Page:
Results: Based on the findings, TC was confirmed in 209 out of 921 patients (22.7%). In terms of gender, 209 TC patients (75.1%) were male. Moreover, the male to female ratio of TC patients was 1:3.0. Trichophyton tonsurans (146/174, 83.91%) was the most etiological agent,followed by T. mentagrophytes (13/174, 7.47%), T. violaceum (9/174, 5.17%), Microsporum canis (3/174, 1.71%), T. verrucosum (2/174, 1.15%) and T. rubrum (1/174, 0.57%). Besides, endothrix (77.0%) was the most prevalent type of hair invasion.
Conclusion: The results revealed the predominance of T. tonsurans, as a causative agent of TC. Despite the prevalence of TC, the absence of appropriate consideration highlights that it is a neglected complication among children.


Main Subjects


Tinea capitis (TC) is one of the most frequent, communicable, superficial fungal infections with worldwide distribution that affects the scalp and hair [ 1 ]. Among different clinical entities of dermatophytosis, TC has remained a major public health challenge in the world, especially the regions with poor health and low income [ 2 ]. A previous review showed that TC is present in about 20% of the general population in developing countries [ 3 ].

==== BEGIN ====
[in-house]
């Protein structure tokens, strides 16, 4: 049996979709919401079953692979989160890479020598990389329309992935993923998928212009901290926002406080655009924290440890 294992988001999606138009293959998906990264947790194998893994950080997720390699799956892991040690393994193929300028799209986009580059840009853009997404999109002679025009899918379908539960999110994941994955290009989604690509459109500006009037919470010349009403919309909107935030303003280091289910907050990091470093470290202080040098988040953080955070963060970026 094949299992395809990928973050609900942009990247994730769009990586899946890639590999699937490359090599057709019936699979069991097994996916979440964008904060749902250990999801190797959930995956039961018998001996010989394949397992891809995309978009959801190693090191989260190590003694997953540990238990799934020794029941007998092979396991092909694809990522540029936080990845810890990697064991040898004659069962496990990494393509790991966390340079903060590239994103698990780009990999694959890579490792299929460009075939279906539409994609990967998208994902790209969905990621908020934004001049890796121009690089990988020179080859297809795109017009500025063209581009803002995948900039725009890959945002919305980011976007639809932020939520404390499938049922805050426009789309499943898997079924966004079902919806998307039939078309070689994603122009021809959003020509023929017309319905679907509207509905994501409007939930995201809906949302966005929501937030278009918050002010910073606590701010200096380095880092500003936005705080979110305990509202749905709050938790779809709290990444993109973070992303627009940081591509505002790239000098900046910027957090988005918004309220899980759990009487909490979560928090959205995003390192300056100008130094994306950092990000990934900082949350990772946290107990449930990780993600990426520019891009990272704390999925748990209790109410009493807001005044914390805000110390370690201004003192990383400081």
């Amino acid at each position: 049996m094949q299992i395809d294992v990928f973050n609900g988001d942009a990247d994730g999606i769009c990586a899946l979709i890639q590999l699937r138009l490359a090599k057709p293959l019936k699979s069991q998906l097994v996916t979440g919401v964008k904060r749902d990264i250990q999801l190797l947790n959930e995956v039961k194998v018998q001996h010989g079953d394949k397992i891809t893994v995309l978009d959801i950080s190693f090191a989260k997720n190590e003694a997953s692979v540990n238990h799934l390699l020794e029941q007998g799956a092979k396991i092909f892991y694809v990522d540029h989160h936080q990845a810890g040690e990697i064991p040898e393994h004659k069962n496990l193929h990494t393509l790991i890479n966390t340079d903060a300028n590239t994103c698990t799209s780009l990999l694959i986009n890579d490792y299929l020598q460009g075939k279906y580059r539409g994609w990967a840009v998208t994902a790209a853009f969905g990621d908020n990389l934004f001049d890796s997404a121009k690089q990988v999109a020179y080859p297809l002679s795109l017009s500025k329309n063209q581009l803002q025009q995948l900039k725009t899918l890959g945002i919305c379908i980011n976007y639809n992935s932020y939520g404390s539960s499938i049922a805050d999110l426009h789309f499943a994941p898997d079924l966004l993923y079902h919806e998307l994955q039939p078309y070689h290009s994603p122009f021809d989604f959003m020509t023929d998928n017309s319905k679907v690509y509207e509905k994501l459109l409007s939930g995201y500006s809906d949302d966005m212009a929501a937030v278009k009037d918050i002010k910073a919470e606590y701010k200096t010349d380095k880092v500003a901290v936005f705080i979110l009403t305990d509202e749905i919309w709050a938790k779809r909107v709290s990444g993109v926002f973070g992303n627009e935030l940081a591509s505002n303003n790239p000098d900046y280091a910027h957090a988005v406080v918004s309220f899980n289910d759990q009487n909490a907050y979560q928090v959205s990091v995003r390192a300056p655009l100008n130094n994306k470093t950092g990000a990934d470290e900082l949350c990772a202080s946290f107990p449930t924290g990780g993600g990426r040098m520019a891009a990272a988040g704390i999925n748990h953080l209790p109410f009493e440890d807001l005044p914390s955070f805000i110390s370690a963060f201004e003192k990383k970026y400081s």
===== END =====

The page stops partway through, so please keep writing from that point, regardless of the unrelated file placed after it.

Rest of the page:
Tinea capitis is usually a noninvasive and curable complication; however, its widespread nature and therapeutic costs are major public health concerns, imposing a high economic burden on society, especially in developing countries, including Iran. Treatment of dermatophyte infections incurs a significant cost burden. It has been estimated that over 500 million USD per year is spent worldwide on drugs to treat dermatophytosis [ 3 ]. In the United States, approximately the estimated economic burden of dermatophytosis was $1.2 billion in 2019 [ 4 ]. In another study conducted in the US, the average annual cost of TC treatment was estimated at $253 per patient, consisting of $158 for prescription drugs and $95 for medical services [ 5 ].